Putting SuperPAC’s into Excel
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How to get detailed SuperPAC donation and spending information into Excel.
Today the US Federal Election Commission (FEC) is receiving and publishing details of the controversial SuperPAC’s showing who has donated and what they spent money on.
It’s a good and timely example of how you can get information from the web and turn it into an Excel worksheet. Once in Excel you can search, sort and filter the data more easily.
Grabbing web data into Excel is something Office Watch has talked about before and we decided to use this as a good example. We’re taking no political stance on this.
SuperPAC’s can accept unlimited donations and, as satirised on The Colbert Report, spend the money in any way they like. Mr Colbert has noted that SuperPAC’s can spend money on “normal administrative expenses, including but not limited to, luxury hotel stays, private jet travel, and PAC mementos fromSaks Fifth AvenueandNeiman Marcus”
For our example we’ll use “Make us Great Again” since it has a relatively short list and is related to a candidate no longer in the Republican Primary race. We have a list of other PAC filings below.
The FEC data for the PAC starts here. Go to ‘Schedule A Filings (Itemized Receipts)’ then ‘For all Line Numbers’ ending up here. That page has a web table with a list of donors, address, employer, occupation, data and amount donated and total amount donated (where there’s multiple donations from the same source).
In Excel there are two ways to import the data:
- Select the table in your browser, copy it then paste the results into Excel. This works best if you copy from Internet Explorer (other browsers can add additional formatting that Excel may not like).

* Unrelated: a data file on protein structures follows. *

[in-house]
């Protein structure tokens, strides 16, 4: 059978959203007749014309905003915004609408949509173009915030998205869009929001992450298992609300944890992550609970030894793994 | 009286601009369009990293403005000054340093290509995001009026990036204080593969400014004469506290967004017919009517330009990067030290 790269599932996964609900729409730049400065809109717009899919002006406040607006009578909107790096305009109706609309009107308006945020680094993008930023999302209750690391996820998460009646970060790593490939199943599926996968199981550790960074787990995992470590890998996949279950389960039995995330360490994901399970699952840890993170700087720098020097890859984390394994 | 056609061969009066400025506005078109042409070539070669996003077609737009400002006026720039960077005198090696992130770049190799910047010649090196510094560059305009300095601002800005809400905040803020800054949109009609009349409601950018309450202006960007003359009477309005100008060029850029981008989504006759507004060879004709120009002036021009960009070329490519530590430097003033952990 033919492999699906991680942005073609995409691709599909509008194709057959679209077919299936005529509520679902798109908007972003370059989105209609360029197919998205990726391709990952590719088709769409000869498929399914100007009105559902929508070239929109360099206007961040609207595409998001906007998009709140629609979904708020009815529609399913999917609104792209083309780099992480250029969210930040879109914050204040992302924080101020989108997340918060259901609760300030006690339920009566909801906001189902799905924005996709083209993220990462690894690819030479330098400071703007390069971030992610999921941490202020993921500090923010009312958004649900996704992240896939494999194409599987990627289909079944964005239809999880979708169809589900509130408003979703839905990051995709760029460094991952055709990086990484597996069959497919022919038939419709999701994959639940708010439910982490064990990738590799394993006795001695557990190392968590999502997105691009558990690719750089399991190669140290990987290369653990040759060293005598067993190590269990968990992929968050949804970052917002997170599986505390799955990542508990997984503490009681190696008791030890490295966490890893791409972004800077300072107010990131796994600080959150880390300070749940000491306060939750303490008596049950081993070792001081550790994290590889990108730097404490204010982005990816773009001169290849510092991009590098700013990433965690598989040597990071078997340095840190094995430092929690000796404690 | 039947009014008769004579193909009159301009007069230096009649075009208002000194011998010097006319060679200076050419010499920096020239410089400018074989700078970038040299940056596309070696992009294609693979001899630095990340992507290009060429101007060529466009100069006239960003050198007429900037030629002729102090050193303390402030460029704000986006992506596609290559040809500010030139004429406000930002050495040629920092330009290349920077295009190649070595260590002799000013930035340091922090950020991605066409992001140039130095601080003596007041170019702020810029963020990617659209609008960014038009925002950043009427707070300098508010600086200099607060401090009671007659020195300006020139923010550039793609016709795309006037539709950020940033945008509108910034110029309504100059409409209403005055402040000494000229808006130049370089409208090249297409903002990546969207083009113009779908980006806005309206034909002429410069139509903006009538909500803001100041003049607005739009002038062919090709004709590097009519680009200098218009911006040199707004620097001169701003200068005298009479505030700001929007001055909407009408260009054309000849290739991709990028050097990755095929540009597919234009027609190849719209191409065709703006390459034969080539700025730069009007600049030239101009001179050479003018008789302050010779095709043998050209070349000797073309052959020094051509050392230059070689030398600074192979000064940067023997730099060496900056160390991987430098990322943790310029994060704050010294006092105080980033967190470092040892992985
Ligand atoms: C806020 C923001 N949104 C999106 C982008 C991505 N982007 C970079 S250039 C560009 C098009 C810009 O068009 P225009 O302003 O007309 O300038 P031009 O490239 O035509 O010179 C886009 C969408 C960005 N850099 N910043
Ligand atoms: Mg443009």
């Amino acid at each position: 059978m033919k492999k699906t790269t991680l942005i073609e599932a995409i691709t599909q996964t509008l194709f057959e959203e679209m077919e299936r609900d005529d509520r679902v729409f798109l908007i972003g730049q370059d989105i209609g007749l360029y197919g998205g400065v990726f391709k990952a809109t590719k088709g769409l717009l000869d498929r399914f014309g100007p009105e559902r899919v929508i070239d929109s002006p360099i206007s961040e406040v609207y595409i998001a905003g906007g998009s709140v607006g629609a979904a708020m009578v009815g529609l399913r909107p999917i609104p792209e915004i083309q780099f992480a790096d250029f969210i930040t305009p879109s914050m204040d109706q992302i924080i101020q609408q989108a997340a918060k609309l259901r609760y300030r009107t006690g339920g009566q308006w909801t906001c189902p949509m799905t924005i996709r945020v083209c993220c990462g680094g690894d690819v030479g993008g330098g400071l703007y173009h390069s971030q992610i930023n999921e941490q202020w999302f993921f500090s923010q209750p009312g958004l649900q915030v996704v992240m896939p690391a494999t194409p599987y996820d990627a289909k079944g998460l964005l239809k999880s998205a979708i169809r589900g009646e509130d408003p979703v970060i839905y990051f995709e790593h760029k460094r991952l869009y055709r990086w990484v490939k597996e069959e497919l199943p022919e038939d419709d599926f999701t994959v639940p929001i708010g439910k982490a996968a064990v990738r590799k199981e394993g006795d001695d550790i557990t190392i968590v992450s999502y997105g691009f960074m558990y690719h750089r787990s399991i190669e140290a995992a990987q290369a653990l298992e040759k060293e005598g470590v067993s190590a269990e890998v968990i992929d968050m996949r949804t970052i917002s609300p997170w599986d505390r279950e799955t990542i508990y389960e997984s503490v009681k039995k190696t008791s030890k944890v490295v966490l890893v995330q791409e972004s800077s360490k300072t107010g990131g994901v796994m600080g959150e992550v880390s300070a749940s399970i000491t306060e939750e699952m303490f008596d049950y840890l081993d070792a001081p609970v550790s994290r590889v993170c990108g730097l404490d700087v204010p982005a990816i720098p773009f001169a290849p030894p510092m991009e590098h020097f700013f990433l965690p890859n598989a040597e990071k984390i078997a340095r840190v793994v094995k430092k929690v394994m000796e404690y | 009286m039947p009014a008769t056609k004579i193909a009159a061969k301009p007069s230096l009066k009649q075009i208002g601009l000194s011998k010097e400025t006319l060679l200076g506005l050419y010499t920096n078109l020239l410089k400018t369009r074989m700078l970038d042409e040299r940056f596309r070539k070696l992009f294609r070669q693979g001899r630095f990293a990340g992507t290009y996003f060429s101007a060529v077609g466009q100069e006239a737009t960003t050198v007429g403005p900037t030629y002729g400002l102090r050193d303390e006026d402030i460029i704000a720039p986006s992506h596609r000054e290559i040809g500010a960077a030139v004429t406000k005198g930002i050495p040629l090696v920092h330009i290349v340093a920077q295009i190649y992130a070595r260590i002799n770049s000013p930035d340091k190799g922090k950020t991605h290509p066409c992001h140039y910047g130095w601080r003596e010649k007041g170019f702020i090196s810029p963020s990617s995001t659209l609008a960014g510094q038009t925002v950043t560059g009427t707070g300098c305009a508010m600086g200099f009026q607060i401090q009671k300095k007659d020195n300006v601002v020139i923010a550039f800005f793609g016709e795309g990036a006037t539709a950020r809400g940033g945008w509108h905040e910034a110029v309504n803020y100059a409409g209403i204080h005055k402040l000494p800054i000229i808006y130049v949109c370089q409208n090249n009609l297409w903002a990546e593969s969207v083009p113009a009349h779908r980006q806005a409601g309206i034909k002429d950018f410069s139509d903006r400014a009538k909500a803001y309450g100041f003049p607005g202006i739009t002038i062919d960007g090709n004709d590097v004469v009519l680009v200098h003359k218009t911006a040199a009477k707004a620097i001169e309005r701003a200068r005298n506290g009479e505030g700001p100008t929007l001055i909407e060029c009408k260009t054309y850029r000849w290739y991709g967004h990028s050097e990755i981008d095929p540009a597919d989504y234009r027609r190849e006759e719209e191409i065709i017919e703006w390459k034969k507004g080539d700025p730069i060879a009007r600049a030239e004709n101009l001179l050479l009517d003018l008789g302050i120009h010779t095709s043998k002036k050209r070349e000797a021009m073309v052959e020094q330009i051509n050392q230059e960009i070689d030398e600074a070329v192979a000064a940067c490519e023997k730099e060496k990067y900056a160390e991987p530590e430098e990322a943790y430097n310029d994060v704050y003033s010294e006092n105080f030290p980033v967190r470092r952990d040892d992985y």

- Use the Web Query feature in recent versions of Excel. In Excel 2010 to Data | From Web. Paste the web link into the address box. When the page is displayed, small arrows will appear next to each web table. Click on arrow for each table you want to import (the arrow will change to a tick in a green box) then click Import.
In Excel the data looks like this:
Note: in some cases the list spans multiple pages. Look for the page navigation links at the bottom of the table.
Massaging the Cells
Sadly the web table isn’t formatted very well with multiple fields in a single column (most annoyingly amount and aggregate right under each other). To sort and filter data in Excel you need each data field in a separate column with each data item (eg contribution) in a single row.
To turn the FEC table into more workable data (ie each field in a single column) you could write some clever VBA code. If you want to do it manually, you can link from the data fields to another column or worksheet then copy that relative reference (with spacing cells) down the column.
For example, the first aggregate amount is in cell D6. In another column (we’ll use Column E) make cell with a link to D6 (ie cell E5 has the formula =D6).
Now Aggregate is in a separate column. Copy cell E5 and the two blank cells below it down the rest of column E to put each aggregate number in a separate column. Do the same for all the second and third rows of data to put them in columns.
For a neat look put all this in a separate worksheet rather than a neighboring column. Messy and time-consuming but we have to work with the unhelpful format the FEC gives us.
Here’s a table of links to some PAC filings made at the end of January 2012 and available on the FEC site.
not co-ordinating with
|Americans For a Better Tomorrow, Tomorrow||
|Leaders for Families Super PAC||
|Make Us Great Again||
|Restoring Prosperity Fund||
|Santa Rita Super Pac||
|Sarah PAC||Sarah Palin||FEC|
The main SuperPAC’s related to Messrs Gingrich, Romney and President Obama (plus many others) did not have year end filings on the FEC site at the time of our publication.
The Colbert SuperPAC has a fun list of contributors including some with obviously fake names (eg “Pat Magroin”).
If you want to get really into the detail you can go here then follow the links (eg Detailed Files | 2011-2012 | Contributions by individuals).
At the time of writing these data files where not up to date compared with the FEC web tables which have filings only hours old.
Download the ZIP file. Inside the ZIP is a .dta file which is actually a text, fixed width data file that you can extract. Rename the .dta file to a .txt extension then you can Data | Get External Data | from text into Excel. There is unofficial advice for Access users on the FEC site.
- Data Mining ‘fun’ coming soon
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- Exporting Access Data to Excel, Part 1
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